In December 1953, less than four months after the Anglo-American-instigated coup to topple Iranian Prime Minister Mohammad Mossadegh, students at Tehran University went on strike and organized a series of demonstrations. On Dec. 7, 1953, students held a rally to oppose the re-establishment of relations with Britain, as well as the visit of US Vice President Richard Nixon to his close — and recently reinstated — ally, Shah Mohammad Reza Pahlavi. The day ended in bloodshed as the Iranian army entered Tehran University campus and shot dead three students.
Ever since the 1979 Islamic Revolution, Iranian officials have commemorated the bloodshed on the 16th of Azar in the Iranian calendar — which fell on Dec. 6 this year — as Student Day, or Rooz-e-Daneshjoo. This event should not be confused with the other Student Day, Rooz-e-Daneshamooz, which falls on the 13th of Aban, or the anniversary of the November 1979 takeover of the US Embassy in Tehran. (Of note, there are two different words in Persian for school students and university students — daneshamooz and daneshjoo, respectively — which distinguish the two official days on the political calendar.) On Student Day, the Iranian president traditionally delivers a speech at Tehran University, an institution that is known as the most politicized center of higher education in the country and a place that has played a key role in the Iranian student movement over the past six decades.
This year, Iranian politicians used the occasion of Student Day to deliver speeches on topics like the nuclear deal, corruption among officials and the future of the student movement in Iran. President Hassan Rouhani addressed students at Tehran University and spoke about the nuclear deal, which is a key achievement of his administration and an issue that has recently returned to the spotlight after the US Congress' approval of a 10-year extension of the Iran Sanctions Act. The July 2015 Joint Comprehensive Plan of Action (JCPOA), agreed upon by Iran and six world powers, entails the lifting of nuclear-related sanctions in exchange for curbs on the Iranian nuclear program.
In his speech, Rouhani notably stressed that all negotiations on the deal took place under the direct supervision of Supreme Leader Ayatollah Ali Khamenei. He also echoed Khamenei’s previous remarks about Washington being “unreliable” and “untrustworthy.” In this vein, Rouhani said, “Americans and Zionists wanted to convince public opinion that Iran is a threat to world peace,” adding that the goal of his negotiators was to “show the world that they are lying, to show that if there is a threat to the world, it is America and Zionism.” Referring to US President-elect Donald Trump’s campaign pledge to “rip up” the nuclear deal, Rouhani further stated, “[Trump] wants to do many things, but none of his actions will affect us," rhetorically asking, “Do you think that he can rip up the JCPOA? Do you think we and our nation will let him do that?"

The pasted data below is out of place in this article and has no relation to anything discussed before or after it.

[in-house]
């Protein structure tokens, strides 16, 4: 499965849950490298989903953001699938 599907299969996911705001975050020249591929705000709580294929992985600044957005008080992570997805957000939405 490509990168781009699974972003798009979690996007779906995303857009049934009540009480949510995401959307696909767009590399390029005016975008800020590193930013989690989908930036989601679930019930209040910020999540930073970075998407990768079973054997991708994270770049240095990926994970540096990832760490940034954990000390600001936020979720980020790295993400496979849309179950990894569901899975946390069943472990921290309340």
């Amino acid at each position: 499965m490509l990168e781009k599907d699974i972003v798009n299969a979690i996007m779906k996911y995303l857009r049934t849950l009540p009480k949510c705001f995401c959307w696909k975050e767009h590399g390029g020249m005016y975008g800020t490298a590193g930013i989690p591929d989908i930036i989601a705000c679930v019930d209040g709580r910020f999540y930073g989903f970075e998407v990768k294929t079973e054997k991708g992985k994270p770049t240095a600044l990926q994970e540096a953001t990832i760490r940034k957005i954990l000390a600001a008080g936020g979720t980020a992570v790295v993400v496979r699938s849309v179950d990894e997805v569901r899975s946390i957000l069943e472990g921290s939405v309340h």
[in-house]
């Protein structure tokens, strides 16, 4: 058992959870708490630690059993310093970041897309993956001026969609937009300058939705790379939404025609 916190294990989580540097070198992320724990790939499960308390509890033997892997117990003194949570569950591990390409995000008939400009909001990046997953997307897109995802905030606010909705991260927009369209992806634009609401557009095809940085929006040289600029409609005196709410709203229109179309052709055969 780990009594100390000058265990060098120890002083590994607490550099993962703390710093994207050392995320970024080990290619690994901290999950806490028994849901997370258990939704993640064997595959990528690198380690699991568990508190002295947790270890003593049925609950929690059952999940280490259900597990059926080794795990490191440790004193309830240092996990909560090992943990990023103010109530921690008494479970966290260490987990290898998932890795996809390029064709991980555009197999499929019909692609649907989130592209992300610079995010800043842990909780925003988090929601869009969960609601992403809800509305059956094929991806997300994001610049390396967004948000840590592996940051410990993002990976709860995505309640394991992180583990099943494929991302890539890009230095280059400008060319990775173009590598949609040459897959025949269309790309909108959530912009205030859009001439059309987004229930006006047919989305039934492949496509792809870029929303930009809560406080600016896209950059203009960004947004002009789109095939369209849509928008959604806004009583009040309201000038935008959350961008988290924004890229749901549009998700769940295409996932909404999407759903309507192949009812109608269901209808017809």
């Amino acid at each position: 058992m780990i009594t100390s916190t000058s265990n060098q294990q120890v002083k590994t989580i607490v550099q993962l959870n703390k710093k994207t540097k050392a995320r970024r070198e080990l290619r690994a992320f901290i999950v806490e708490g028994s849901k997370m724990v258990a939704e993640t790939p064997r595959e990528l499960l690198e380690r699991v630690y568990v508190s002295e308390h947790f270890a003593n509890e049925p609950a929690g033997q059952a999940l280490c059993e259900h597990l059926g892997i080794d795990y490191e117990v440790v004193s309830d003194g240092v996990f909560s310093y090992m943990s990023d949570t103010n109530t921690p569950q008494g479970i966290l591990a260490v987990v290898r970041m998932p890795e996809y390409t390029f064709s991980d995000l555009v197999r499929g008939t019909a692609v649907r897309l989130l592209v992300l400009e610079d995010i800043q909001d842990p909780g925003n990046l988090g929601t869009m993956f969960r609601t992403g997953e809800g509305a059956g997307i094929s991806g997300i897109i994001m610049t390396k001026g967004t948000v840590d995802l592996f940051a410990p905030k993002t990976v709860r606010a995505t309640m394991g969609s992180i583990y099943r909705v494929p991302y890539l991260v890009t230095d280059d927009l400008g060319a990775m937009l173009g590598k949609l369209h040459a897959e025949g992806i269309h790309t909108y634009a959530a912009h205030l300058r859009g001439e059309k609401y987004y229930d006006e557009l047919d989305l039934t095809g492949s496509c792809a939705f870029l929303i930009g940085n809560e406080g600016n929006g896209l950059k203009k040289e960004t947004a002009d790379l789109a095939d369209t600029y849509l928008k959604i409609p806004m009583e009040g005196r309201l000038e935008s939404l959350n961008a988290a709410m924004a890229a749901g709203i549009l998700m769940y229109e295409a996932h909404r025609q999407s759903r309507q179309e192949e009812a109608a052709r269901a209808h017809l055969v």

Meanwhile, the Reformist Shargh daily published an article on its front page by Hadi Khaniki, a prominent professor of media studies, explaining the importance of Student Day in Iran’s contemporary history. According to Khaniki, Student Day “is the symbol of Iranian students’ identity.”
“Today, universities [as a social entity] have lost their appropriate position in social and political activities. This has occurred due to difficult conditions that universities have gone through in previous years,” Khaniki wrote. He argued that political incidents in 1953 redefined the student movement in Iran and intertwined it with “hope for freedom, justice, democracy and reform.”
On Dec. 6, Etemad daily covered the speeches of political figures from different factions under the prominent front-page headline “University Fever.” The Reformist newspaper reported, “This year, the excitement of Student Day started earlier due to politicians’ attempts to travel across the country a week before the day and to deliver speeches to university students.”
One notable speech was given by Reformist member of parliament Mahmoud Sadeghi, who addressed students at the Amirkabir University of Technology. Sadeghi was recently in the spotlight after having to appear before a court over his call for the judiciary chief to publicize his personal bank accounts, alluding to possible corruption among high-ranking officials. Etemad daily quoted Sadeghi as telling students, “I will keep on fighting corruption till my last drop of blood.”